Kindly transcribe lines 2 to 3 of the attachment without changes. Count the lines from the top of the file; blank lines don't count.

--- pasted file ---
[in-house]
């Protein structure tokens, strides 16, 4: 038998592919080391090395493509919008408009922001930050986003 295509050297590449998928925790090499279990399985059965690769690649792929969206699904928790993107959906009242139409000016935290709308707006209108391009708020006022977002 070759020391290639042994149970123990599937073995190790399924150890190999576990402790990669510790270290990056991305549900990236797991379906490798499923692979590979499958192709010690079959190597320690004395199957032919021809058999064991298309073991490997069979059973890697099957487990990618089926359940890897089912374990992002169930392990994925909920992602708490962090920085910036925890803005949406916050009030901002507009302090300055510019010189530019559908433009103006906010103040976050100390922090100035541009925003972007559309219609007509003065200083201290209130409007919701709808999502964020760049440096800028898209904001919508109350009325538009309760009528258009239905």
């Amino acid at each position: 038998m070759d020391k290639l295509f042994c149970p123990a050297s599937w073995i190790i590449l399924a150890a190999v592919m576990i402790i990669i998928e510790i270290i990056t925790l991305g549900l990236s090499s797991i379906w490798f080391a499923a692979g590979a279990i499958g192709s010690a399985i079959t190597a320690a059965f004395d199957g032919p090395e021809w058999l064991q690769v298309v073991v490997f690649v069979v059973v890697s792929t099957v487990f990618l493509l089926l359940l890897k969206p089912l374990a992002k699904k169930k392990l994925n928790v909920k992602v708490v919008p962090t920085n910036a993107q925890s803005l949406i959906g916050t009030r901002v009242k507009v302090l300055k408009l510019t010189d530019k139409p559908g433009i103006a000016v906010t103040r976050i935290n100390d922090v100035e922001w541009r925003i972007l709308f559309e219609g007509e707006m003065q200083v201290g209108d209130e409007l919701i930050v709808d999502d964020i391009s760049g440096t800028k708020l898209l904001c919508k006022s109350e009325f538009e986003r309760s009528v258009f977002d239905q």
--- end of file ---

């Protein structure tokens, strides 16, 4: 038998592919080391090395493509919008408009922001930050986003 295509050297590449998928925790090499279990399985059965690769690649792929969206699904928790993107959906009242139409000016935290709308707006209108391009708020006022977002 070759020391290639042994149970123990599937073995190790399924150890190999576990402790990669510790270290990056991305549900990236797991379906490798499923692979590979499958192709010690079959190597320690004395199957032919021809058999064991298309073991490997069979059973890697099957487990990618089926359940890897089912374990992002169930392990994925909920992602708490962090920085910036925890803005949406916050009030901002507009302090300055510019010189530019559908433009103006906010103040976050100390922090100035541009925003972007559309219609007509003065200083201290209130409007919701709808999502964020760049440096800028898209904001919508109350009325538009309760009528258009239905």
């Amino acid at each position: 038998m070759d020391k290639l295509f042994c149970p123990a050297s599937w073995i190790i590449l399924a150890a190999v592919m576990i402790i990669i998928e510790i270290i990056t925790l991305g549900l990236s090499s797991i379906w490798f080391a499923a692979g590979a279990i499958g192709s010690a399985i079959t190597a320690a059965f004395d199957g032919p090395e021809w058999l064991q690769v298309v073991v490997f690649v069979v059973v890697s792929t099957v487990f990618l493509l089926l359940l890897k969206p089912l374990a992002k699904k169930k392990l994925n928790v909920k992602v708490v919008p962090t920085n910036a993107q925890s803005l949406i959906g916050t009030r901002v009242k507009v302090l300055k408009l510019t010189d530019k139409p559908g433009i103006a000016v906010t103040r976050i935290n100390d922090v100035e922001w541009r925003i972007l709308f559309e219609g007509e707006m003065q200083v201290g209108d209130e409007l919701i930050v709808d999502d964020i391009s760049g440096t800028k708020l898209l904001c919508k006022s109350e009325f538009e986003r309760s009528v258009f977002d239905q």